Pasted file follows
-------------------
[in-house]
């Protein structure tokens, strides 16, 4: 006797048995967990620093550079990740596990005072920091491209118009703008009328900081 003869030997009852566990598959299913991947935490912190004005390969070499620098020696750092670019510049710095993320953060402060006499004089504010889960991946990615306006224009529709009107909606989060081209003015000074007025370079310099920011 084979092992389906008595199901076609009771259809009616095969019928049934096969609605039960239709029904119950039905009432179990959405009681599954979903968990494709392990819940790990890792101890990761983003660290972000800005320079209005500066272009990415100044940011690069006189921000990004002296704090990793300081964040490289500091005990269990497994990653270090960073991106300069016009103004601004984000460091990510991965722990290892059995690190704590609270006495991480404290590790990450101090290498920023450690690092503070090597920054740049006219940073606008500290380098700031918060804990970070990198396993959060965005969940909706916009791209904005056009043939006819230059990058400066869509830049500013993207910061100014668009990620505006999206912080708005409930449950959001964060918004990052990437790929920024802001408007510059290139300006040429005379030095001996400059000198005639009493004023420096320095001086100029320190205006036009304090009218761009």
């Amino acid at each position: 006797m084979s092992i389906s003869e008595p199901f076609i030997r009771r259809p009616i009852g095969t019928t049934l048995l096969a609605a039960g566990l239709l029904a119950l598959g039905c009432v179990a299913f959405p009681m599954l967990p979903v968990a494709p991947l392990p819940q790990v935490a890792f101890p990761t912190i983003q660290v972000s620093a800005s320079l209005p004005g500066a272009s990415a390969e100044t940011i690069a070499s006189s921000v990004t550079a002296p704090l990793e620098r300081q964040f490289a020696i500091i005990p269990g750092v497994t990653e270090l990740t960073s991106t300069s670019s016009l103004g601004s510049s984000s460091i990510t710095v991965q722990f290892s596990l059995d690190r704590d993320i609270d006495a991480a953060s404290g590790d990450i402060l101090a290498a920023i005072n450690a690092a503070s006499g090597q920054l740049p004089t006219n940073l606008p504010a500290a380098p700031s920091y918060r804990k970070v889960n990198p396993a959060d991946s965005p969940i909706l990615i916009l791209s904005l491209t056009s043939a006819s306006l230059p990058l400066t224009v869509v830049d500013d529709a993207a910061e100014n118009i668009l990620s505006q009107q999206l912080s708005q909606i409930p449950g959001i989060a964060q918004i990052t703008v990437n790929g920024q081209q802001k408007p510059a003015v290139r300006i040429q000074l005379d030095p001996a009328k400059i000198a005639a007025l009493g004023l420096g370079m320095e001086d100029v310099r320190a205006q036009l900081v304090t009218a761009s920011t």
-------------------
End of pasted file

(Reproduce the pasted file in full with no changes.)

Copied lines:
[in-house]
């Protein structure tokens, strides 16, 4: 006797048995967990620093550079990740596990005072920091491209118009703008009328900081 003869030997009852566990598959299913991947935490912190004005390969070499620098020696750092670019510049710095993320953060402060006499004089504010889960991946990615306006224009529709009107909606989060081209003015000074007025370079310099920011 084979092992389906008595199901076609009771259809009616095969019928049934096969609605039960239709029904119950039905009432179990959405009681599954979903968990494709392990819940790990890792101890990761983003660290972000800005320079209005500066272009990415100044940011690069006189921000990004002296704090990793300081964040490289500091005990269990497994990653270090960073991106300069016009103004601004984000460091990510991965722990290892059995690190704590609270006495991480404290590790990450101090290498920023450690690092503070090597920054740049006219940073606008500290380098700031918060804990970070990198396993959060965005969940909706916009791209904005056009043939006819230059990058400066869509830049500013993207910061100014668009990620505006999206912080708005409930449950959001964060918004990052990437790929920024802001408007510059290139300006040429005379030095001996400059000198005639009493004023420096320095001086100029320190205006036009304090009218761009």
């Amino acid at each position: 006797m084979s092992i389906s003869e008595p199901f076609i030997r009771r259809p009616i009852g095969t019928t049934l048995l096969a609605a039960g566990l239709l029904a119950l598959g039905c009432v179990a299913f959405p009681m599954l967990p979903v968990a494709p991947l392990p819940q790990v935490a890792f101890p990761t912190i983003q660290v972000s620093a800005s320079l209005p004005g500066a272009s990415a390969e100044t940011i690069a070499s006189s921000v990004t550079a002296p704090l990793e620098r300081q964040f490289a020696i500091i005990p269990g750092v497994t990653e270090l990740t960073s991106t300069s670019s016009l103004g601004s510049s984000s460091i990510t710095v991965q722990f290892s596990l059995d690190r704590d993320i609270d006495a991480a953060s404290g590790d990450i402060l101090a290498a920023i005072n450690a690092a503070s006499g090597q920054l740049p004089t006219n940073l606008p504010a500290a380098p700031s920091y918060r804990k970070v889960n990198p396993a959060d991946s965005p969940i909706l990615i916009l791209s904005l491209t056009s043939a006819s306006l230059p990058l400066t224009v869509v830049d500013d529709a993207a910061e100014n118009i668009l990620s505006q009107q999206l912080s708005q909606i409930p449950g959001i989060a964060q918004i990052t703008v990437n790929g920024q081209q802001k408007p510059a003015v290139r300006i040429q000074l005379d030095p001996a009328k400059i000198a005639a007025l009493g004023l420096g370079m320095e001086d100029v310099r320190a205006q036009l900081v304090t009218a761009s920011t």